After reading about transcendental Aesthetics and transcendental logic, I perceive three kinds of unity in Kant's Critique of Pure Reason:

  1. Unity of properties of an object which is sensed through apperception, followed by combination/unification

  2. Unity of empirical ego which enables the first unity and reflection

  3. Unity of pure ego (transcendental ego) which exists in every situation and basically enables reflection and any other unification

Are these categorizations right? Or did I misunderstand anything fundamental?

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    You have identified one of the stable triads of Alchemy: Fixed. Mutable and Cardinal -- Body, Mind and Spirit. It appears to be a common intuition that people map onto all kinds of things from modal verbs, to the parts of Freud's mind, to the abstract virtues, to the Persons of God. It is not at all odd that it should be possible to map it onto several aspects of Kant's system. It may help with organizing your thinking, but what philosophical content do you think this triad has? – user9166 May 20 '15 at 16:15
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    Hello. How do you understand the term 'unity'? – Ram Tobolski May 20 '15 at 20:02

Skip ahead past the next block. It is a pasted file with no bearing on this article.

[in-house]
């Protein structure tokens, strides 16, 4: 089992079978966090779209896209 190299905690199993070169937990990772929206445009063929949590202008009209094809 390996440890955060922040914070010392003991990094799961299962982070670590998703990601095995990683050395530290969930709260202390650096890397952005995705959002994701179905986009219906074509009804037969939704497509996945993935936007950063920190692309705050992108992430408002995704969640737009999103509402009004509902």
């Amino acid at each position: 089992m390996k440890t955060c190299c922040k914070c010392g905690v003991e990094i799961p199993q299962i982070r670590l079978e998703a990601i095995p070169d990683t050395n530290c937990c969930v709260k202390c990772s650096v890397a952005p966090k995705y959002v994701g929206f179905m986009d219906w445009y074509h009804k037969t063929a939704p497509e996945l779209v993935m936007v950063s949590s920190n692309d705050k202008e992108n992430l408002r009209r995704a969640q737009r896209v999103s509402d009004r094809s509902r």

• Very timely post for me, I was just doing a deep read of this section in Kant's 1st Critique this morning. Like @ramtobolski I need help with intended use of 'unity' here but also 'unification' and 'ego'. Can be very helpful to look at a conceptual framework in multiple contexts. Was thrilled to see Kant actually invites this. – sourcepov Dec 5 '15 at 19:16
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    @jobermark Hegel's dialectic: thesis, antithesis, synthesis. Lacan's three psychoanalytic orders: Symbolic, Real, Imaginary. Peirce's cenopythagorean categories: firstness, secondness, thirdness. Kant's tables of judgments and categories run through with triads :) – igravious May 19 '16 at 23:52
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    @jobemark I did an internet search on the triad: cardinal/fixed/mutable. they are categories of astrology. while i can see how these categories were stumbled upon in astrology (hey, if you throw enough mud at a wall some of it's going to stick, right?) they have no place in a philosophical discussion. the thing is, people think that philosophy is a moveable feast of signs and signification. it really isn't. i'm happy to engage you but you have to acknowledge that you're posting in a philosophy forum so the onus is on you to translate your thoughts into philosophical terms. – igravious May 22 '16 at 1:46

I think one could distinguish :

  • unity as a special category ( unity, plurality, totality)

  • unity as " originally synthetic unity of aperception"; this unity is " transcendental" in the original sense, that is, above all categories

  • unity as Idea of Reason ( imaginary focus at which Reason is aiming in its effort directed at the " unconditionned " or "absolute")

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